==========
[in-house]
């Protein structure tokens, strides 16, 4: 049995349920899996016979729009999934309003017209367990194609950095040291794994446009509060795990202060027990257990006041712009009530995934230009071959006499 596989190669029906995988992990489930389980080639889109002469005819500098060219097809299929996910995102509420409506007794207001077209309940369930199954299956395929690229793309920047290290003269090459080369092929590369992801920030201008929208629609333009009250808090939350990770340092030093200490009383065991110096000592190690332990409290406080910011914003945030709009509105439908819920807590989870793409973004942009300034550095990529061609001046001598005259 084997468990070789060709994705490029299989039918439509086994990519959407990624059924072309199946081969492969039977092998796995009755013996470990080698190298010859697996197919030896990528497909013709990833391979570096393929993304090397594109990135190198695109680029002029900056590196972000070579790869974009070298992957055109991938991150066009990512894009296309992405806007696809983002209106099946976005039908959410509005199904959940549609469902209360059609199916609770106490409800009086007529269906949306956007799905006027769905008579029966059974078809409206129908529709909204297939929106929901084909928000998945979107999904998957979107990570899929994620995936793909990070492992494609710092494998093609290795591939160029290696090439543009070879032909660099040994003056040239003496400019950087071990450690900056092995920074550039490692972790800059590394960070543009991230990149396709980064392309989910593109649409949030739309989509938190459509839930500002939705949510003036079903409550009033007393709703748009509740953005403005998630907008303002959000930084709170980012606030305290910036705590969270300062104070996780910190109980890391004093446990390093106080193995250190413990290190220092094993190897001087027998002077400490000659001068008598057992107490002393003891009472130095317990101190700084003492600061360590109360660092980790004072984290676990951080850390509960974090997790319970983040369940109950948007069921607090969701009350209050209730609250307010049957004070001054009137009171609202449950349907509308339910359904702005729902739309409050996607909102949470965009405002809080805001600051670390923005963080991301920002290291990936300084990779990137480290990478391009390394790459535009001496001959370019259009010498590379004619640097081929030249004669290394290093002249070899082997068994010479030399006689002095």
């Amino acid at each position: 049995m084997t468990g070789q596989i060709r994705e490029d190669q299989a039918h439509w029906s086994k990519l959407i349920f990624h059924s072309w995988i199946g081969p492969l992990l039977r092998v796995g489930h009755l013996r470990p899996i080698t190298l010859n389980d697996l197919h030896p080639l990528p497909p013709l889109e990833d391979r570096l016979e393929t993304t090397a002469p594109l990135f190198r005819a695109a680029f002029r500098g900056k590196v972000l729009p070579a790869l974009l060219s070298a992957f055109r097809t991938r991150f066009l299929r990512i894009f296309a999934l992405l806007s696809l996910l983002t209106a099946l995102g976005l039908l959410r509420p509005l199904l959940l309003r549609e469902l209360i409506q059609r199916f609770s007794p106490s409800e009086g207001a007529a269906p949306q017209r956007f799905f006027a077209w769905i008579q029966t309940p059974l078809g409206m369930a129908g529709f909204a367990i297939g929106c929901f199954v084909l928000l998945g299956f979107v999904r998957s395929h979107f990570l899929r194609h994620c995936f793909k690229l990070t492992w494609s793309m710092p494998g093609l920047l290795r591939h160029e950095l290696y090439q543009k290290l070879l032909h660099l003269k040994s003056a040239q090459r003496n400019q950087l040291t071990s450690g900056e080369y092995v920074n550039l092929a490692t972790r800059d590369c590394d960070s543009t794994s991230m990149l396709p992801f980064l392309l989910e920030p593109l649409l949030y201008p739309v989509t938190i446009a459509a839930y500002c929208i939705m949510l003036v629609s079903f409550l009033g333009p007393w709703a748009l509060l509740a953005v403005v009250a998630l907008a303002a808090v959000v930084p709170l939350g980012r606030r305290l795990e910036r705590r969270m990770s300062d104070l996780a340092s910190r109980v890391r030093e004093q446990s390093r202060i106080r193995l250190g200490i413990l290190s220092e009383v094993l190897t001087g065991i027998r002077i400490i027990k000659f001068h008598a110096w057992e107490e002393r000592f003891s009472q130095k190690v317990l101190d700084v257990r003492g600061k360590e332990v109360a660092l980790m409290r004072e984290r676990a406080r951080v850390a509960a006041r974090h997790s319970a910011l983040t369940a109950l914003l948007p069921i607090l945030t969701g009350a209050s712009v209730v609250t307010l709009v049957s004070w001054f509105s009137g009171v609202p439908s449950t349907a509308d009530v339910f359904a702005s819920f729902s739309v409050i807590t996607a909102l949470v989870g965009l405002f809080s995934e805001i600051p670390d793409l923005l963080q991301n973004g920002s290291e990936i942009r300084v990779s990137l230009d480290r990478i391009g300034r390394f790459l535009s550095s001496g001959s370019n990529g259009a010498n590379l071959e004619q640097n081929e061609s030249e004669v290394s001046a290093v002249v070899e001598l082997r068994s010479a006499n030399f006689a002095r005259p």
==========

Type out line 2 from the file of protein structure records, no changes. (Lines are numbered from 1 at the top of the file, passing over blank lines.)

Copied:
């Protein structure tokens, strides 16, 4: 049995349920899996016979729009999934309003017209367990194609950095040291794994446009509060795990202060027990257990006041712009009530995934230009071959006499 596989190669029906995988992990489930389980080639889109002469005819500098060219097809299929996910995102509420409506007794207001077209309940369930199954299956395929690229793309920047290290003269090459080369092929590369992801920030201008929208629609333009009250808090939350990770340092030093200490009383065991110096000592190690332990409290406080910011914003945030709009509105439908819920807590989870793409973004942009300034550095990529061609001046001598005259 084997468990070789060709994705490029299989039918439509086994990519959407990624059924072309199946081969492969039977092998796995009755013996470990080698190298010859697996197919030896990528497909013709990833391979570096393929993304090397594109990135190198695109680029002029900056590196972000070579790869974009070298992957055109991938991150066009990512894009296309992405806007696809983002209106099946976005039908959410509005199904959940549609469902209360059609199916609770106490409800009086007529269906949306956007799905006027769905008579029966059974078809409206129908529709909204297939929106929901084909928000998945979107999904998957979107990570899929994620995936793909990070492992494609710092494998093609290795591939160029290696090439543009070879032909660099040994003056040239003496400019950087071990450690900056092995920074550039490692972790800059590394960070543009991230990149396709980064392309989910593109649409949030739309989509938190459509839930500002939705949510003036079903409550009033007393709703748009509740953005403005998630907008303002959000930084709170980012606030305290910036705590969270300062104070996780910190109980890391004093446990390093106080193995250190413990290190220092094993190897001087027998002077400490000659001068008598057992107490002393003891009472130095317990101190700084003492600061360590109360660092980790004072984290676990951080850390509960974090997790319970983040369940109950948007069921607090969701009350209050209730609250307010049957004070001054009137009171609202449950349907509308339910359904702005729902739309409050996607909102949470965009405002809080805001600051670390923005963080991301920002290291990936300084990779990137480290990478391009390394790459535009001496001959370019259009010498590379004619640097081929030249004669290394290093002249070899082997068994010479030399006689002095």